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A Free Pass To Privilege.
What a surprise to learn that far from being a ladder to excellence for state kids, Michael Gove’s free schools are simply a queue-jumpers’ charter for pushy parents with the right contacts.
One in five of the Tory flagship schools are giving priority places to “children of founders” despite them being paid for by the taxpayer.
Free schools are turning out to be exactly what we expected – a free pass to privilege for middle-class parents who can’t afford to go private.
The day I’ll believe the Tories are serious about free schools is when Eton charges local parents from Slough nothing to send their kids there.
Which is never.

( Brian Reade, 09.05.2013 )

In Japan – In between lessons, older Japanese primary school pupils have to clean corriders and classrooms.
These extra duties are accepted as part of the school’s role in teaching youngsters essential discipline and life skills.
English has become a compulsory primary subject since April 2012, so Japanese children can compete with other Asian countries.

In the USA – Primary pupils start doing multiplication at seven and eight.
They are expected to know how to add and subtract by seven.
President Obama unveiled massive investment in teaching to tackle the chronic underspending.
He wants poor children to get the same chance to succeed in publicly funded schools.

In Singapore – Their school leavers are doing our old GCE O-Levels, which were replaced by far easier GCSEs here.

In Hong Kong – Their equivalent of our GCSE grade A is a C.

In Germany – School starts at six, but many kids go to forest kindergarten first, for children aged three to six, and the focus is on playing, exploring and learning in the natural environment.
Typical activities include building shelters from branches, memory games from natural objects, climbing trees and hide-and-seek.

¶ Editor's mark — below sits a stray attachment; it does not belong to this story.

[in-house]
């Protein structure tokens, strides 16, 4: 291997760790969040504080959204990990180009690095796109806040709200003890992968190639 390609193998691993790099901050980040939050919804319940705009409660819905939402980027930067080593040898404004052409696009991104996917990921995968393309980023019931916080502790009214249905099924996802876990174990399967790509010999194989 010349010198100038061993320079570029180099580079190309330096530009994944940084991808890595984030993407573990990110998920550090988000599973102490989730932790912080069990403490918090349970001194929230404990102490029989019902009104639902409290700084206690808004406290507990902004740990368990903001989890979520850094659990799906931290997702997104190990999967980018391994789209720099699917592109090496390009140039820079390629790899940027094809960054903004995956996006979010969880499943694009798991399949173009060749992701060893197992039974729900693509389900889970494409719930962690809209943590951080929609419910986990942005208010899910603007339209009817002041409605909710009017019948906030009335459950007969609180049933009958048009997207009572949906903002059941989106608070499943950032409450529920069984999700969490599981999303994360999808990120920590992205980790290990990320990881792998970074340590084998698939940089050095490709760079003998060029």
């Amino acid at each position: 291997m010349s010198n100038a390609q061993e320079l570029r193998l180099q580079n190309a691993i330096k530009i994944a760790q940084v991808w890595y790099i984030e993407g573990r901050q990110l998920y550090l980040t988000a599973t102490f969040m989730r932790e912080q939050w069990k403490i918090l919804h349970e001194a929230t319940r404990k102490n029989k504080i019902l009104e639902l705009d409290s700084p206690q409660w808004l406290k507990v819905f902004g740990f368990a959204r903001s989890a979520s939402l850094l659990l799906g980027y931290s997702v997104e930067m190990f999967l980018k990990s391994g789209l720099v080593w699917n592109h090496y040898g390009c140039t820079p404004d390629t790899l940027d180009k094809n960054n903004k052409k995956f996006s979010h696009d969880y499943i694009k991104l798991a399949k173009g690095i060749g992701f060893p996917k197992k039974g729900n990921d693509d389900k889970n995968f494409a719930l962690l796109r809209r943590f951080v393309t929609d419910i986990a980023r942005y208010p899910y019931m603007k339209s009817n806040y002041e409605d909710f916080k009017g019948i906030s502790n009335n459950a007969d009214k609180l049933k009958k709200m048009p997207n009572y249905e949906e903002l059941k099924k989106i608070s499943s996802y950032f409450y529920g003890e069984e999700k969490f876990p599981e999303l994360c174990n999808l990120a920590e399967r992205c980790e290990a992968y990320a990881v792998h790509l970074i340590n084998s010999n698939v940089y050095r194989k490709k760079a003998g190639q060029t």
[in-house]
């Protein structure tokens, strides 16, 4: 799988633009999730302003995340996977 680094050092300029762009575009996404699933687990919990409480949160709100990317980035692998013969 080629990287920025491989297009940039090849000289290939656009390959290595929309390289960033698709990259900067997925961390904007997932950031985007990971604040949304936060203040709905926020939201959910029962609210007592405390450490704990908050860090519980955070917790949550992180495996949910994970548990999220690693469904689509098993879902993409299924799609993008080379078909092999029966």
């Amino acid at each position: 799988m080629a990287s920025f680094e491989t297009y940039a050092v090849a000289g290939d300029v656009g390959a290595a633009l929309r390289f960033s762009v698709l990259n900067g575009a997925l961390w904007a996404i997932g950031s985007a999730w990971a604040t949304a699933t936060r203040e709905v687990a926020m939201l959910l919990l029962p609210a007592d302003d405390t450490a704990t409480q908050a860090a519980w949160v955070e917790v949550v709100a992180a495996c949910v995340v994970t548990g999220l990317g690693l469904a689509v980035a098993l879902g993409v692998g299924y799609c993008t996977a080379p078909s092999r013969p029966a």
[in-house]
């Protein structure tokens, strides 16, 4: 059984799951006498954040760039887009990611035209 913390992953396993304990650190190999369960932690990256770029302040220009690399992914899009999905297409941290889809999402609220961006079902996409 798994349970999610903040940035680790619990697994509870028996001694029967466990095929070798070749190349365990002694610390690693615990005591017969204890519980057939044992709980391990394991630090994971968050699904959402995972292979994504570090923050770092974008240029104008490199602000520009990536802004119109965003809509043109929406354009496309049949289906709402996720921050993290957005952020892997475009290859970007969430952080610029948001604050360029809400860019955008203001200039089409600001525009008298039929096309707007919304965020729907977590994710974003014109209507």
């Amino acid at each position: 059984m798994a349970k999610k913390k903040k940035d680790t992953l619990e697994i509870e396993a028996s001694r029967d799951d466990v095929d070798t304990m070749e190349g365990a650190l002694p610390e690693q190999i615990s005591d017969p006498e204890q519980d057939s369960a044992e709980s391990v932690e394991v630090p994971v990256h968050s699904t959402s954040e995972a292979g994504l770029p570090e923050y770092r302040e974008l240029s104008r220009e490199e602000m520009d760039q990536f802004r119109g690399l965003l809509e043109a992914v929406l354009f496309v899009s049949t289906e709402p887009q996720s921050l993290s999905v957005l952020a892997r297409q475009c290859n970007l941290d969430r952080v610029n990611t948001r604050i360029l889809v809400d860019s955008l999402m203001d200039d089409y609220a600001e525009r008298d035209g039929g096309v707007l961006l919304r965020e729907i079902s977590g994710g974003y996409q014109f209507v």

From age six to nine, pupils have one teacher for basic skills like reading, writing and maths.
They also learn local history, geography and biology.

In France – French youngsters don’t have to go to school until they are six, but many parents send them to state nursery classes from as young as two.
Reading starts in the final year of nursery.
Because the school week only has to cover 24 hours contact time with the teacher, most children have Wednesdays off.
Currently an hour and a half is devoted to a foreign language, often English.
Eight to ten hours are set aside for reading and grammar.

In recent years the government has banned the use of modern teaching methods in all primary schools, insisting on a return to more traditional teaching of the language.
Children don’t wear uniforms.

In Finland – It has no league tables or targets.
Instead it relies on its teachers to prepare their lessons.
As a result of the added responsibility and input, teaching there is the most sought-after career in the country.
All teachers have to have a Master’s degree, thus enhancing the status of the profession.
In England you can qualify with a third-class degree.

In China – The primary school curriculum consists of Chinese, mathematics, physical education, music, basic science, history and geography, combined with practical work experience around the school campus.
All primary schools are required to offer morality and ethics and English is often introduced at age seven.
The development of primary education in China over the past 60 years has been a formidable achievement.
In 1949, enrolment rates were around 20%, today they are over 98%.

Children must be taught how to think.
Not what to think.

( Margaret Mead )

What Should Be Said To Every Child.
Ideally, what should be said to every child, repeatedly, throughout his or her school life is something like this:
You are in the process of being indoctrinated.
We have not yet evolved a system of education that is not a system of indoctrination.
We are sorry, but it is the best we can do.
What you are being taught here is an amalgam of current prejudice and the choices of this particular culture.
The slightest look at history will show how impermanent these must be.
You are being taught by people who have been able to accommodate themselves to a regime of thought laid down by their predecessors.
It is a self-perpetuating system.
Those of you who are more robust and individual than others will be encouraged to leave and find ways of educating yourself, educating your own judgements.
Those that stay must remember, always, and all the time, that they are being moulded and patterned to fit into the narrow and particular needs of this particular society.

( Doris Lessing )

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